We take a look at how the media assessed Liverpool’s disappointing 3-1 loss to Swansea City at the Liberty Stadium.
First-half strikes from Andre Ayew and Jack Cork gave the Swans a commanding lead, which Christian Benteke briefly reduced, but the Ghanaian’s second of the game sealed the points for Francesco Guidolin’s men.
It was a poor performance from the youthful Reds lineup, who were outplayed and out-fought by the Swans—but it’s a result that Klopp and his group must move on from quickly, with a make-or-break Europa League second-leg against Villarreal up next.
Here is how the media saw the game.
Reporters reflected on a miserable day for the Reds and felt Klopp’s side lacked desire and fight in their performance.
Melissa Reddy for Goal.com questioned the Reds’ effort:
A noon kick off at a rain-soaked Liberty Stadium on a Sunday is not high on anyone’s bucket list and Liverpool’s lack of enthusiasm against Swansea was obvious from the start.
The Liverpool Echo‘s James Pearce commented on Liverpool’s lack of appetite:
The appetite [Klopp] had expected to see from a much-changed side on the field was conspicuous by its absence. Too many lacked the stomach for a fight.
Riath Al-Samarrai for the Mail assessed:
This was a woeful showing from Liverpool and one which broadly indicated that Klopp’s priorities are now firmly aimed at winning the Europa League.
ESPN’s Steven Kelly labelled the display “embarrassing”:
What actually transpired was fairly embarrassing and can only be put down to an attempt at a false impression for Villarreal spies watching their upcoming Europa League opponents.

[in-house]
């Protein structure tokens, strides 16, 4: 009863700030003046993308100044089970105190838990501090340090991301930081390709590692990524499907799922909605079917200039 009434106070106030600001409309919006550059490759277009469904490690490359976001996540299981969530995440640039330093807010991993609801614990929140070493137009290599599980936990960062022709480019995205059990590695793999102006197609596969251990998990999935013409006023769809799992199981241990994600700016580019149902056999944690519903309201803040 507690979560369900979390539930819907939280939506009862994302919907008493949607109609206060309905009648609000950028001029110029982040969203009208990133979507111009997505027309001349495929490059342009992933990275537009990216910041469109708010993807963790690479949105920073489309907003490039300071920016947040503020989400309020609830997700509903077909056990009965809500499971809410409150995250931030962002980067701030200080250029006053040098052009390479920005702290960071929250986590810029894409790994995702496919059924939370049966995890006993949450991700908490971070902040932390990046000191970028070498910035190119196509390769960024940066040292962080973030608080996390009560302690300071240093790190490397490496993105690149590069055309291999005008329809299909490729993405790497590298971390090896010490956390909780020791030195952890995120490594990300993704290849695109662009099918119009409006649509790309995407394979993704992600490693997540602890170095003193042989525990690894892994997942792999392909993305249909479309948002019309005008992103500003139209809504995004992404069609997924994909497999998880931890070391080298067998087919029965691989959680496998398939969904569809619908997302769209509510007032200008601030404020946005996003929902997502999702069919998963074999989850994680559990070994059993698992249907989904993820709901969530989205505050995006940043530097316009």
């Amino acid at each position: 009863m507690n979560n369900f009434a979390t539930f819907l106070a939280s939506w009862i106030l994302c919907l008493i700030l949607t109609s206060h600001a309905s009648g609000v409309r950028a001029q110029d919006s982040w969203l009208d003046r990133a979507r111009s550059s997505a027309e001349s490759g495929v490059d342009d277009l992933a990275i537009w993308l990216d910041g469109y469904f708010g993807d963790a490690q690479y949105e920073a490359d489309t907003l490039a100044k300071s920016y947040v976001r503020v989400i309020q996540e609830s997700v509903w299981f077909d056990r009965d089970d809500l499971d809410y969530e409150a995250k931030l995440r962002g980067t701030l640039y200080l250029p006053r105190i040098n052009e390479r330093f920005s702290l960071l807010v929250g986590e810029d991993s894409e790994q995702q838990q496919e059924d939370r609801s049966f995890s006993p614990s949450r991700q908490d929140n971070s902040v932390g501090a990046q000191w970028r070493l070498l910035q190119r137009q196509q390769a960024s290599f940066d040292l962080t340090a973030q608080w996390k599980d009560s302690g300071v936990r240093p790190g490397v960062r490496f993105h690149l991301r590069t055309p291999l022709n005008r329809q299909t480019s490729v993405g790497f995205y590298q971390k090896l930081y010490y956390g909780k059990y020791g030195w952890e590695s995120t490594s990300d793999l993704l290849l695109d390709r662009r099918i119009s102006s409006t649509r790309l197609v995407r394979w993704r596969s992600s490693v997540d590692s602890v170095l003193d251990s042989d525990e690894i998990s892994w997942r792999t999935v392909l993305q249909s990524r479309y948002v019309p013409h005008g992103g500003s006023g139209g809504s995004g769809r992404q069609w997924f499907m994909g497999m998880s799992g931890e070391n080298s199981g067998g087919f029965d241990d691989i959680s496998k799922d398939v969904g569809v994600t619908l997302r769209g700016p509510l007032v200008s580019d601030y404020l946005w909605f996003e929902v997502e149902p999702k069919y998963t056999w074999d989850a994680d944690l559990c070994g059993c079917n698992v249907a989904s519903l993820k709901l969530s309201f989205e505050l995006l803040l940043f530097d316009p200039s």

Having seen Liverpool’s youngest XI of the Premier League era struggles in Wales, reporters felt it was an afternoon that provided a big learning curve for the young players.
The kids learned a hard lesson but the older, wiser man who picked them maintained it was a sacrifice worth making.
BBC Sport’s Daffyd Pritchard thought the youngsters were “overwhelmed”:
However, against Swansea, Klopp’s side unravelled as their youngsters swere overwhelmed.
The Echo‘s Kristian Walsh felt it was “a game too far” for the academy boys:
If there was ever a game to deal the Liverpool youngsters the harsh realities of life as a Premier League footballer, this was it.
The Mirror‘s Hamish Mackay thought despite such changes, Liverpool still underperformed:
Jurgen Klopp‘s starting XI, with an average age of just 23, showed just how little value the German placed in this fixture but he will have nonetheless been disappointed with the way his side were outplayed.
Reddy felt the young midfield in particular struggled to impress:
Pritchard also focussed on the lacklustre midfield display:
Chirivella’s midfield colleague Kevin Stewart did not fare much better, while young left-back Smith was sent off after receiving two yellow cards.
The Guardian‘s Paul Doyle similarly assessed:
With a clutch of inexperienced youngsters given rare league starts, including a top-flight debut for the 18-year-old Pedro Chirivella, the Reds looked decidedly green, especially in midfield, where Chirivella and Kevin Stewart found it difficult to cope with the slick hosts.